Patricia Stansfield struck gold yesterday in her bedroom closet.
There on the floor, in the pocket of her husband's grease-stained work shorts, the Carroll County woman found it: a Maryland Lotto ticket worth $6 million.
It was one of two tickets her husband, Clinton Lee Stansfield, 48, had bought last week at Carrolltowne Liquors in Eldersburg.
Mr. Stansfield didn't think much about the tickets when he bought them. He didn't think much about them when he got home to Sykesville Sunday from helping his parents at their home in Ocean City.
And when he tossed his shorts into the closet, his mind was not on the lottery. "After I bought them, I forgot about them," said Mr. Stansfield.
But the subject came up Monday when he got to work at B. Green & Co. Inc., a wholesale food distributor in Arbutus. One of his co-workers mentioned hearing that the winning ticket was purchased at a Carroll County liquor store.
Mr. Stansfield, a maintenance foreman, called home to ask his wife to check the numbers. Just one problem, he said: "I couldn't remember where I had left the ticket."
Mrs. Stansfield, who is 49, took this in stride. "We never win anything and I didn't expect this to be different," she said. "I just took my good old time looking."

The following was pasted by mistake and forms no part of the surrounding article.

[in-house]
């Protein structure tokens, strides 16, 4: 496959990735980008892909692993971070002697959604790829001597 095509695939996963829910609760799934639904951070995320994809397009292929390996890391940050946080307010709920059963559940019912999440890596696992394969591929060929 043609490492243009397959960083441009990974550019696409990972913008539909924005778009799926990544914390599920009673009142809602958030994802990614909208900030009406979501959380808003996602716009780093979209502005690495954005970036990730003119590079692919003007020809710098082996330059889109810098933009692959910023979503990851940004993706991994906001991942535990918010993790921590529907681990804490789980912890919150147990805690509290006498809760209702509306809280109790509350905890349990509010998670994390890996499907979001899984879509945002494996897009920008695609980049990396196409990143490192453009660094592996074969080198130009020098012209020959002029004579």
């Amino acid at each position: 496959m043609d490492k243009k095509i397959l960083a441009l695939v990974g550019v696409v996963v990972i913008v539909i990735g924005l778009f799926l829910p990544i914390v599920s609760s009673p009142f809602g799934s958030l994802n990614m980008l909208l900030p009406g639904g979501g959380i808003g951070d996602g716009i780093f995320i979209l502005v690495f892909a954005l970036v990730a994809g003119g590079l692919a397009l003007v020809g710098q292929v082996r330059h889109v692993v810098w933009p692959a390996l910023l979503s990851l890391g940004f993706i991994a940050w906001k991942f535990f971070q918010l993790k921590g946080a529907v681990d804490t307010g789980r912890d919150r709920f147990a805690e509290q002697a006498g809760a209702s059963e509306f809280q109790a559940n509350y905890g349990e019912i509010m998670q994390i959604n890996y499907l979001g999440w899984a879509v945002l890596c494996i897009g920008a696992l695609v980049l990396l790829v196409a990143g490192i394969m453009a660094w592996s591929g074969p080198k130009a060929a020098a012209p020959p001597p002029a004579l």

And looking and looking. Calmly, she said, she "tore the house apart."
She checked the bedroom, went through the trash and poked around the garage. No gold. Then she made another search of the bedroom.
"I shook out shirts, checked under the bed, and finally looked through an old pair of shorts," she said. "There it was."
But was it IT? She couldn't find her glasses, so her 22-year-old son, Tracy, read the ticket: 1-14-19-20-25-33. It was a match worth $6 million.
Tracy called his father and word went through the plant like a hurricane. It was gloomy news for many of his co-workers, who normally pitch in for a couple dozen tickets whenever the jackpot rises above $2 million. This time "nobody wanted to buy tickets," Mr. Stansfield said. "I just got two for myself."
On Thursday, the Stansfields will receive their first check for $293,613, to be followed by 19 annual payments of $297,000, before taxes.
"It's hard to say how we will spend the money," Mr. Stansfield said. "I know we will purchase a new home and go on a well-deserved vacation. But after that, we don't know."
After the Stansfields left state lottery headquarters, they decided to pick up their other son, Todd, from his job at the London Fog plant in Eldersburg.
"I know a lot of those guys at [the London Fog] plant buy Lotto tickets at the same store," Mr. Stansfield said. "Just to remove all doubt from their minds, I told my son to tell them to stop checking. The winner has been found." Yes, in a closet . . . in a pair of old shorts.